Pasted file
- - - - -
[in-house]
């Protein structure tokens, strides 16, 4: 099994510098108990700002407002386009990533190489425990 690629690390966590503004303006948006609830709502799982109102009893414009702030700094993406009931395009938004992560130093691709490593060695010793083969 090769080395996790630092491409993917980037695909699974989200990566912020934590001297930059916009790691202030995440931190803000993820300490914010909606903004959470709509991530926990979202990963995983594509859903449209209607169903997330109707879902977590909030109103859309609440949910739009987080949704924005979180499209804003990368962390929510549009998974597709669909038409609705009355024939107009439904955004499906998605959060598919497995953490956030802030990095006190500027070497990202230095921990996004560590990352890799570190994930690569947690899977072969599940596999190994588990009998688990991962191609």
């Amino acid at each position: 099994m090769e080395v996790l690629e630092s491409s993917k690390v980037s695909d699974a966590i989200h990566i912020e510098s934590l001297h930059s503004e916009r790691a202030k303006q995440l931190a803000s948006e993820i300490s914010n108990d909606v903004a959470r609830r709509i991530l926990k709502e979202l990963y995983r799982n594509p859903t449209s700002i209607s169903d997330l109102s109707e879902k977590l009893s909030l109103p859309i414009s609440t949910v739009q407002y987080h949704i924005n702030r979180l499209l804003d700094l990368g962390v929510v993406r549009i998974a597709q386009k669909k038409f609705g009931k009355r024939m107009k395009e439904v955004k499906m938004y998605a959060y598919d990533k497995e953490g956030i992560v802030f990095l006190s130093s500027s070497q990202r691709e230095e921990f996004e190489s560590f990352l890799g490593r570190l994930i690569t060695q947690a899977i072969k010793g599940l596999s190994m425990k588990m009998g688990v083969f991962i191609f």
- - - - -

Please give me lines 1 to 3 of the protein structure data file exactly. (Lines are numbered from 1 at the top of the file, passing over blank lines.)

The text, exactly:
[in-house]
């Protein structure tokens, strides 16, 4: 099994510098108990700002407002386009990533190489425990 690629690390966590503004303006948006609830709502799982109102009893414009702030700094993406009931395009938004992560130093691709490593060695010793083969 090769080395996790630092491409993917980037695909699974989200990566912020934590001297930059916009790691202030995440931190803000993820300490914010909606903004959470709509991530926990979202990963995983594509859903449209209607169903997330109707879902977590909030109103859309609440949910739009987080949704924005979180499209804003990368962390929510549009998974597709669909038409609705009355024939107009439904955004499906998605959060598919497995953490956030802030990095006190500027070497990202230095921990996004560590990352890799570190994930690569947690899977072969599940596999190994588990009998688990991962191609």
């Amino acid at each position: 099994m090769e080395v996790l690629e630092s491409s993917k690390v980037s695909d699974a966590i989200h990566i912020e510098s934590l001297h930059s503004e916009r790691a202030k303006q995440l931190a803000s948006e993820i300490s914010n108990d909606v903004a959470r609830r709509i991530l926990k709502e979202l990963y995983r799982n594509p859903t449209s700002i209607s169903d997330l109102s109707e879902k977590l009893s909030l109103p859309i414009s609440t949910v739009q407002y987080h949704i924005n702030r979180l499209l804003d700094l990368g962390v929510v993406r549009i998974a597709q386009k669909k038409f609705g009931k009355r024939m107009k395009e439904v955004k499906m938004y998605a959060y598919d990533k497995e953490g956030i992560v802030f990095l006190s130093s500027s070497q990202r691709e230095e921990f996004e190489s560590f990352l890799g490593r570190l994930i690569t060695q947690a899977i072969k010793g599940l596999s190994m425990k588990m009998g688990v083969f991962i191609f």